Bullying and Harassment of MPS’ Parliamentary Staff

Part of the debate – in the House of Commons at 3:48 pm on 17th July 2019.

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Photo of Patrick Grady Patrick Grady SNP Chief Whip 3:48 pm, 17th July 2019

It is a pleasure to follow Andrea Leadsom, the former Leader of the House, and I acknowledge the significant amount of work she has done to drive this forward.

I pass on the apologies of my hon. Friend Pete Wishart, who is travelling with the Scottish Affairs Committee. He, too, has been part of the process for some considerable time.

Most of all, on behalf of the SNP, our parliamentary group and our parliamentary and constituency staff, I thank Gemma White for her thorough and challenging report, which marks an important milestone on the journey towards culture change in this place. It is welcome that the Government have made time for this debate and for the motion on the Independent Complaints and Grievance Scheme so soon after the report’s publication.

I also thank, in particular, Emily Cunningham from the SNP’s central staff. She has been on several of the workstreams as a staff representative and has helped to inform a lot of this.

I will briefly address the report, which we are happy to endorse, and what it means in terms of culture change and the professionalisation of Parliament, with some best practices from elsewhere. As the opening speakers have said, the report makes for sobering but not necessarily surprising reading. It is important to note, as the Leader of the House did, that Gemma White says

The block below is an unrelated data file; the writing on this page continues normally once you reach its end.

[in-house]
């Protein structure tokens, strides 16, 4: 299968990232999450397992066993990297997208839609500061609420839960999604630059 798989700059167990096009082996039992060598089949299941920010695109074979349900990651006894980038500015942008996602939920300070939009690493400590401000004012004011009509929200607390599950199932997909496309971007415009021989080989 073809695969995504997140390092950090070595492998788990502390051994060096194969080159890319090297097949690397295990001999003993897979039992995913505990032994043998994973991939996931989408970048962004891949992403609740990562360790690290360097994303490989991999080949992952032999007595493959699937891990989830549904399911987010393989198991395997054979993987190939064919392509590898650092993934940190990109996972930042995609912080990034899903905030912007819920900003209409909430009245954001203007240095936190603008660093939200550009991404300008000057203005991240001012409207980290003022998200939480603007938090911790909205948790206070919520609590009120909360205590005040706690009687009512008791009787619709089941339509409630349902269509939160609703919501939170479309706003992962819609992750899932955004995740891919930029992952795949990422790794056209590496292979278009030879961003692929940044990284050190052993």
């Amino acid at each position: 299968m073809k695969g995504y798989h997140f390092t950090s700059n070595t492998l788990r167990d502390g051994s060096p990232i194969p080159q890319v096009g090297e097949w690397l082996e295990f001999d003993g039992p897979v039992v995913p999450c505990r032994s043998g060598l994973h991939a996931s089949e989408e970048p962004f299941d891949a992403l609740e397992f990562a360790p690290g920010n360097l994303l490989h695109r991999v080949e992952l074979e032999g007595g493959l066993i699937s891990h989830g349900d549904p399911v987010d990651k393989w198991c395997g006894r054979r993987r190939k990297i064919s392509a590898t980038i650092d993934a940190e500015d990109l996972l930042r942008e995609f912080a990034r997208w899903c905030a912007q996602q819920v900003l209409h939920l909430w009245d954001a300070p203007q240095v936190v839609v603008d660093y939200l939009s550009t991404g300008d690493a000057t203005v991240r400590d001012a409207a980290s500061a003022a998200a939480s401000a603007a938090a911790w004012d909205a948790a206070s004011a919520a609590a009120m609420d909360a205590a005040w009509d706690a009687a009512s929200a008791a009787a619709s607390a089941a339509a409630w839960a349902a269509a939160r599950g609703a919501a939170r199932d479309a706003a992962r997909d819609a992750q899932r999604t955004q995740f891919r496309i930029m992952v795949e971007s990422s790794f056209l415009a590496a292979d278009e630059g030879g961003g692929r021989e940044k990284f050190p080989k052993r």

“there are very many MPs who are good employers and who treat their staff with the dignity and respect that they deserve”.

We should also not be blind to the occasional possibility of vexatious or malicious complaints—we are in a high-pressured, high-profile environment—but overall the report presents a picture of a culture that badly and urgently needs to change. Sadly, it contains accounts of behaviours that many of us will have heard about and perhaps some of us will have witnessed. Bullying, harassment, and a toxic culture of insecurity and under- mining have been found to be commonplace, and they are all perhaps manifestations of deeper-rooted cultures and behaviours associated with the abuse of power.

As Chris Bryant hinted at, eventually that can become embedded and it becomes a form of learned and normalised behaviour that others either pick up or openly embrace. Challenges arise from the fact that we work in a particularly fast-paced, rapidly changing environment, where employment can be precarious and opportunities for advancement can be limited. When it comes, advancement can be massive, involving significant leaps in responsibility. So this is a huge challenge that requires each and every one of us to go back to the start and question our own behaviours and assumptions.